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Little Blackbird Photo captures the essence of Westside Bowl

Mollie Crowe said her “dark and gritty” style is heavily influenced by analog film and late 1960s to early 1970s rock photography. 

[EDITOR'S NOTE — Each week, this feature section, “Movers and Makers,” will feature the stories of the movers, launchers, entrepreneurs and makers who contribute to the vitality of the Mahoning Valley. This section is supported by our first community partner, Farmers National Bank.]

YOUNGSTOWN — Little Blackbird Photo specializes in nontraditional live music and portrait photography in the Youngstown, Akron, Canton, Cleveland and Pittsburgh areas. 

Most recently, Mollie Crowe, owner of Little Blackbird Photo, has made her home at Westside Bowl as the venue’s house photographer. 

“I had built a solid relationship with [Westside Bowl owner] Nate [Offerdahl] and the rest of the crew at Westside Bowl, and it was just kind of one of those things where, ‘Hey, we really like your pictures — would you consider being our house photographer?' “I grew up listening to a lot of punk and emo music, so it just kind of felt like it was the right place for me and it was a really good opportunity, and I honestly would not be where I am right now if it weren't for Westside Bowl.” 

Crowe said Little Blackbird Photo’s “dark and gritty” style is heavily influenced by analog film and late 1960s to early 1970s rock photography. 

“I love the grungy and moodiness of those photos, and how they documented moments as they actually happened,” she said. 

“I like seeing things looking a little bit more realistic, especially like when I photograph at Westside Bowl. It's kind of like an underground punk club. So you kind of want to capture that essence with music,” she added. 

Westside Bowl hired Crowe in February of this year, just a month before the COVID-19 pandemic impacted the live music and events industry. Although the pandemic initially slowed down her momentum, Crowe said she’s been able to find some positives of photographing during the pandemic. 

“Once Westside [Bowl] was able to get livestream concerts approved, it was the silver lining that was like, OK, this is time for me to actually get photos that I know I'm going to be proud of,” she said. 

“One of the struggles with live music photography is that oftentimes you're limited before you can stand to take the photo. So you might not be able to get super close or different angles, and it can feel kind of stale. But with the livestreams, I kind of can move around and go everywhere and I've been able to try different things, and I feel like my creativity is boosted because of it,” she added. 

According to Crowe, Westside Bowl now has a newly installed photo gallery featuring snapshots of music performances at the venue. 

“I would not be in the place I am right now if Nate and Westside Bowl did not give me this opportunity, and it's very humbling in a lot of ways for me,” she said. 

Additionally, Crowe has photographed mainstream artists such as Blake Shelton, Rob Thomas, Kacey Musgraves and Ruston Kelly.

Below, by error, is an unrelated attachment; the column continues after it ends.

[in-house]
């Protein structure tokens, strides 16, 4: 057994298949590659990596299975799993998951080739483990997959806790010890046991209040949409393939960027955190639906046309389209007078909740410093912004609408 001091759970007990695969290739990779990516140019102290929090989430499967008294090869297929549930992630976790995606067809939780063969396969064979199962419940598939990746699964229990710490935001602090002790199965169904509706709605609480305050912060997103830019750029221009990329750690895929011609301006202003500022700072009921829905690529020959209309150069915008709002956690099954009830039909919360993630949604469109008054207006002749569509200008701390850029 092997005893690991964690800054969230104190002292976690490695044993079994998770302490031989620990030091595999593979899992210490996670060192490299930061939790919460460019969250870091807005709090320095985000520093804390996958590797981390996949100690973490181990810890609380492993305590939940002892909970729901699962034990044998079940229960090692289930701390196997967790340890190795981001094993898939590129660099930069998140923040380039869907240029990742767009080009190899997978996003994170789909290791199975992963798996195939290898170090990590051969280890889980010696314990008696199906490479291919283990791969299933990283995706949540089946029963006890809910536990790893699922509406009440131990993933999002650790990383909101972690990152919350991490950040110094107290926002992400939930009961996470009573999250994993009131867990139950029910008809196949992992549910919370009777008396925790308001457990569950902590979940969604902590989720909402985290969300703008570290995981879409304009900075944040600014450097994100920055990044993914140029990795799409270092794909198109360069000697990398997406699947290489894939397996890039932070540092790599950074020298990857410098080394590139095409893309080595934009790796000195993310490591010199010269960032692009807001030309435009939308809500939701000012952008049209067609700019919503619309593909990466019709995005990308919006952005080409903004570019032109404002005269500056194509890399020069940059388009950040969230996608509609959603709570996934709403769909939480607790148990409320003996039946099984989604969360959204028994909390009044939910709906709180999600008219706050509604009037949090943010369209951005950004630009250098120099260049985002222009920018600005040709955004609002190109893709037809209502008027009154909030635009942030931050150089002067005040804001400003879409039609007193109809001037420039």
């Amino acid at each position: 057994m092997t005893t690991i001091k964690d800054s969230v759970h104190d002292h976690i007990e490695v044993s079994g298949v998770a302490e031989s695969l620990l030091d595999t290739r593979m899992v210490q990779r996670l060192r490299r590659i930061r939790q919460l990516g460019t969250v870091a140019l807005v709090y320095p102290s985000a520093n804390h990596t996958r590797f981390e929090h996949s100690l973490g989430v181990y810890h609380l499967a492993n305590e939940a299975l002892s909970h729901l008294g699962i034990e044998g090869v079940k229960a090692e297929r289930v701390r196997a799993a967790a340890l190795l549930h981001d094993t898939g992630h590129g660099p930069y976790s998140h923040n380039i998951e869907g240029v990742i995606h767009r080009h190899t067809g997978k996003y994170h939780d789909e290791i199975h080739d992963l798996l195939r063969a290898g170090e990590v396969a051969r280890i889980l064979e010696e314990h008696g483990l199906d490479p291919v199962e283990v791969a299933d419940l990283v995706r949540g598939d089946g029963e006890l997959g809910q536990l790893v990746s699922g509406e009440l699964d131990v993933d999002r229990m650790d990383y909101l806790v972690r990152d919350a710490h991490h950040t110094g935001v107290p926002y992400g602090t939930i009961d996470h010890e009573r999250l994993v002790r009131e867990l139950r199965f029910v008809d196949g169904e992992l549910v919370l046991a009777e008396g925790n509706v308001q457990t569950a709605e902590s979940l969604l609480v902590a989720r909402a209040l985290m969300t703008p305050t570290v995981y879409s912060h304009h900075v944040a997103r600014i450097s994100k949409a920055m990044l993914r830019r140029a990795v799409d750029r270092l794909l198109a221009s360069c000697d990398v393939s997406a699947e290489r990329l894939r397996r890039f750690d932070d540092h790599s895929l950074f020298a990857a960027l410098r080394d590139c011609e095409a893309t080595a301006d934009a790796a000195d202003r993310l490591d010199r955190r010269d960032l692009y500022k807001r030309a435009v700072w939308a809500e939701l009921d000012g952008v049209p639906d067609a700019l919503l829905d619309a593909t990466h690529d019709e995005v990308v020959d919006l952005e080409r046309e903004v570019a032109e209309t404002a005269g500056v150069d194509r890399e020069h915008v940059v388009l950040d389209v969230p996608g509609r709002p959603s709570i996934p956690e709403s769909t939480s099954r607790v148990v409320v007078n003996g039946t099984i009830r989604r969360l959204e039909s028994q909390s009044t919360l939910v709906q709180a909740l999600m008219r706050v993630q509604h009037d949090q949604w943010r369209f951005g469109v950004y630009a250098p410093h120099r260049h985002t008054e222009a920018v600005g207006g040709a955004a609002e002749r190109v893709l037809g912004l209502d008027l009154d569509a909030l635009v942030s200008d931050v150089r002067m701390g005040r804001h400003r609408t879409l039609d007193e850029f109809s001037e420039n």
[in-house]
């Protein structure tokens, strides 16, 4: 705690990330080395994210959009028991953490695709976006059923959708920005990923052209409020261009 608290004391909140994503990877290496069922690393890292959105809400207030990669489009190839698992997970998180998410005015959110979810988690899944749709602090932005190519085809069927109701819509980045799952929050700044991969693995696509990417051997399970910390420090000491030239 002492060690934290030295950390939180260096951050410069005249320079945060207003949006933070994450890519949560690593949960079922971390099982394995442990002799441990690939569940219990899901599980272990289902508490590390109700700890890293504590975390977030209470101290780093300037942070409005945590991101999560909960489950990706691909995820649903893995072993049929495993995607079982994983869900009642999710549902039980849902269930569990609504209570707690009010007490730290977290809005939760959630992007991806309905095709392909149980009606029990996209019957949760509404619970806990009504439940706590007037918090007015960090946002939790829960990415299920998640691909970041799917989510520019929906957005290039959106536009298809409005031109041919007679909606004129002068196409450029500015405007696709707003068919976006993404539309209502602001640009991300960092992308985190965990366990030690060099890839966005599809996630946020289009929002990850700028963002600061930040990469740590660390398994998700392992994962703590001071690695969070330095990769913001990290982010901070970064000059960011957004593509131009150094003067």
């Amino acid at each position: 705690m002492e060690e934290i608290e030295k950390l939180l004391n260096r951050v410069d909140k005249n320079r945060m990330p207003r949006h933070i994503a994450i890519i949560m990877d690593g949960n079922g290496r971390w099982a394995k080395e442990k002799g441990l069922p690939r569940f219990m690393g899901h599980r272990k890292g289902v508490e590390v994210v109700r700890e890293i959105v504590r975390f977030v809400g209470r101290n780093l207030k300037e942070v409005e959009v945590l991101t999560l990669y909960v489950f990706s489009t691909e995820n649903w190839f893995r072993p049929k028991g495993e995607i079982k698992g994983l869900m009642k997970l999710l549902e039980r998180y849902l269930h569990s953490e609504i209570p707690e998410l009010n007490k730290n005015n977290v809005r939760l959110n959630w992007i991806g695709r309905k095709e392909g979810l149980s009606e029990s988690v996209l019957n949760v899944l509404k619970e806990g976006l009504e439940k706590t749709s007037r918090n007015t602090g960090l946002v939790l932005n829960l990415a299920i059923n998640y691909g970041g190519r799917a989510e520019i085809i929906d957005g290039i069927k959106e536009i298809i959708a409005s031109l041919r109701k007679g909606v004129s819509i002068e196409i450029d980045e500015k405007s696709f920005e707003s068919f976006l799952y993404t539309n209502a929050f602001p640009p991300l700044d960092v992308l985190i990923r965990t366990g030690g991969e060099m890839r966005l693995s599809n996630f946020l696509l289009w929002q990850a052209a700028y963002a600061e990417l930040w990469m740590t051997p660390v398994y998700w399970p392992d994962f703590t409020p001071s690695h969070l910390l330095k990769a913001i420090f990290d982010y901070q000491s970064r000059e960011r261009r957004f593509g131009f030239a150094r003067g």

Crowe was initially drawn to photography in high school. In 2005, she decided to center her focus on live music photography. 

During her time at Youngstown State University, Crowe photographed concerts for Penguin Productions, a student-run organization that plans live music events, and that’s when Little Blackbird Photo was officially born. 

“When I was younger, I started photographing local bands, and I remember someone telling me back then that I had a moving eye. I didn't understand what that meant back then, but then the more I was into it, the more I learned about it. It's something unique for any kind of live action photography. But for me, music is such a big part of my life that it kind of makes sense to marry the two,” she said. 

Even the name Little Blackbird Photo has musical meaning to Crowe. 

“My freshman year of high school, I was given the nickname Little Crowe by my older brother's friends. Rather than call myself Little Crowe Photo, I opted to pay homage to The Beatles song ‘Blackbird.’ That song holds a lot of meaning to me and is one of my biggest inspirations,” she said. 

Crowe told Mahoning Matters that although she’d like to pursue photography full time, those aspirations have been put on a “standstill” because of the COVID-19 pandemic. 

In addition to operating Little Blackbird Photo, she works full time at FortyTWO Event Production, an event management company in Boardman, which Crowe said has helped her strengthen her photography skills. 

“Working in event production has really helped me because I get to see behind the scenes, you know, the stage plots and the lighting plots, so I got to learn the technical end of things, which I brought that into my photography,” she said. 

Crowe hopes to see continuous personal and professional growth within Little Blackbird Photo. 

“When I made the decision to go into this, I told myself, ‘I'm doing this for me. Not many people are gonna like it. Some people aren't going to appreciate it, and it might not always make me a lot of money. But for me, I'm doing it because I want to,’” she said. “I'm creating art that I'm proud of and I'm doing something I enjoy, so as long as I can keep doing that, I’ll be happy.” 

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